There are a lot of factors to consider when buying new windows or replacing old ones, so follow this checklist to avoid overlooking anything essential.
It can be stressful to buy new windows or replacement windows. Not only will your decisions play a major role in your home’s appearance and the amount of natural light that comes in, but they will also have implications for everything from security to housework to your energy bill. That’s a lot to keep in mind while buying materials or making a plan with a local window company. Instead of getting lost in the complex details, take these tips to get a handle on the most important factors.
While, of course, you must consider your budget sooner or later, with an elaborate project like window installation or replacement, it’s crucial to figure out how much you’re willing to spend early on in the process. There are quite a few variables that determine the final bill; don’t get too attached to a particular style or material until you’re sure that your wallet can accommodate it. If you’re doing a large job, you’ll also likely consult with a window dealer or contractor early on, and your budget is one of the first things they’ll ask about.
2. Energy Efficiency
Windows don’t just let light into your home. They also let hot and cool air out, potentially driving up your energy bills and creating unnecessary waste. With every choice you make in your window installation journey, you weigh various other factors against energy loss.
Fortunately, technology has come a long way in recent decades, offering a wider range of safe, stylish, and energy-efficient window options. Energy efficiency is also an important consideration as you set your budget, since there are many features you might include that could add to the initial sticker price. But ultimately, they save you money by reducing your energy bill.
There are two key measures to understand when comparing different windows’ energy efficiency:
- U-Factor: The U-Factor indicates the thermal conductivity of your window. In other words, it indicates how much hot air escapes the feature when it’s cold outside and vice-versa. The scale generally ranges from 0.2 to 1.25: the lower the number, the better the window insulates your home.
- Solar heat gain coefficient (SHGC): SHGC quantifies the amount of solar energy the window lets in. You may want a higher SHGC if you’re more concerned about allowing the sun to heat up your home in the winter, and a lower one if maintaining cool indoor temperatures in a hot climate is the priority.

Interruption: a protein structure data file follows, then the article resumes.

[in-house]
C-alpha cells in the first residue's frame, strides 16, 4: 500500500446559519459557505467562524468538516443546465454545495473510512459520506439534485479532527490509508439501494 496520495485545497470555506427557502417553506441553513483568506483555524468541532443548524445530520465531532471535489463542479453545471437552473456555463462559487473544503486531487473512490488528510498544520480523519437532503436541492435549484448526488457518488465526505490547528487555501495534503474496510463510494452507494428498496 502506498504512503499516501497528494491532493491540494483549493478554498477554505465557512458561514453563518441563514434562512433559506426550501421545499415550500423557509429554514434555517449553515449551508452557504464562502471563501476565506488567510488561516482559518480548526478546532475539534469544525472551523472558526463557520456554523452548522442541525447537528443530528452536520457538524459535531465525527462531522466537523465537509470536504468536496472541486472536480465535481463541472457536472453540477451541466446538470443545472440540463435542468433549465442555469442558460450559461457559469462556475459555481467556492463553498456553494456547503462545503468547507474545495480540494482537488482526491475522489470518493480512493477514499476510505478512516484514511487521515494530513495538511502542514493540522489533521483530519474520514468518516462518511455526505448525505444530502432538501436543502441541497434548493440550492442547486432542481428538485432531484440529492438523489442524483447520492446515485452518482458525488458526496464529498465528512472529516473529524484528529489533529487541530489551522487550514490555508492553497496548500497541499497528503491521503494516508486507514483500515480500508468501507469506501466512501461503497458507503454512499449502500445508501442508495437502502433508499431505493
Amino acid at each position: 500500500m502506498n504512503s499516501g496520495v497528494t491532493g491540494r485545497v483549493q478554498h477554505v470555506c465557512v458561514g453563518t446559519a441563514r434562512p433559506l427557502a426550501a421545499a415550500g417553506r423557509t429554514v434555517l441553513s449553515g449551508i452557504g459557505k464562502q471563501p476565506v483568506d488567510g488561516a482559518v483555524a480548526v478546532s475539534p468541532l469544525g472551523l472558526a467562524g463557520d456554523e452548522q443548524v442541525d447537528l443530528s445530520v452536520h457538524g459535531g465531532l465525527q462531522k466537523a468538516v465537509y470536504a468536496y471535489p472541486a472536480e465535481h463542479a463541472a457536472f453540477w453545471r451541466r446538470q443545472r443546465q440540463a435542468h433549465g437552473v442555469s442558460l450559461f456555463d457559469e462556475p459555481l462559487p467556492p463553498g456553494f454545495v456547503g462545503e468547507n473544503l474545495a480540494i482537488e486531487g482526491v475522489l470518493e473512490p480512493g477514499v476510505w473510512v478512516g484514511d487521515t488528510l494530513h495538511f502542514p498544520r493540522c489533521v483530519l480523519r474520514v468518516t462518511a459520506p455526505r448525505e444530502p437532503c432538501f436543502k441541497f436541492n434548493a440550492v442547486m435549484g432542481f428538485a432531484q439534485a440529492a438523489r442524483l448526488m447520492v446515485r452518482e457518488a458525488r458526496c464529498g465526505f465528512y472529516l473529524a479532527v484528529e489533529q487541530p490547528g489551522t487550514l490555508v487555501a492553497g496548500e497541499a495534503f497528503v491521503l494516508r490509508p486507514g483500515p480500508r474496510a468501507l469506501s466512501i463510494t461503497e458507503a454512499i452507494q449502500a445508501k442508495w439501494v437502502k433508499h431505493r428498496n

3. Your Home’s Setting
Your home’s architecture and the surrounding landscaping play a key role in the way your windows look and function once installed. In parts of the house that get more direct sunlight—such as west-facing rooms—you may want to spring for additional UV protection or opt for a smaller window. For those areas with less-than-ideal views, or don’t receive much light at all, it doesn’t make sense to pay for an elaborate picture window.
4. The Frame Materials
Window frames come in a range of different materials, each offering advantages and disadvantages when it comes to cost, maintenance, appearance, and insulation. The most common choices include:
- Vinyl: Low-cost, energy-efficient, and highly durable, but they offer a more limited range of design choices and many people don’t like their appearance
- Wood: Provides a classic, easy-to-customize look, and the best possible energy efficiency, but they demand more upkeep than many other options
- Aluminum: Inexpensive and highly durable, but rated worst in terms of energy efficiency
- Fiberglass: Combining durability, strong insulation, and a wide variety of style options, fiberglass frames have a lot to recommend them, but they come with a high price tag
Those aren’t the only options—composite and wood-clad frames, for example, have become more widely available in recent years. There are also other factors that may influence your decision, so fully research the different window frame types before replacing or installing yours.
It’s easy to forget that windows can pose a variety of safety risks. If you have young children, or are planning to have some soon, consider windows that do not open or are double-hung and open only from the top, on the upper floors to avoid any chance someone could tumble out. For windows on lower floors, consider what kind of protection the windows afford against break-ins, whether through their own locking mechanisms or with the addition of security bars.
For each window you install or replace, you need to decide how many panes of glass you want included. Though single-pane is an option, such windows are increasingly unpopular because they shatter easily and let heat escape easily. Double-pane windows are the standard choice. They provide energy efficiency and comfort not only through the extra pane, but with the gas that usually fills the gap between the two, which offers additional insulation.
If you have trouble maintaining your home’s temperature, or you live in a particularly loud area, you can also spring for triple-pane glass. However, the hefty price tag rules out this option for most homeowners without such needs.
The choices don’t end there, however. You can opt for glass with low-emissivity (Low-E) coating, which allows light in while cutting down on heat conductivity, meaning less cold air escapes in the summer and less warm air in the winter. There are further glazing options for those most focused on limiting noise, people who want additionally in case of breakage, and other ways of customizing the glass’s appearance.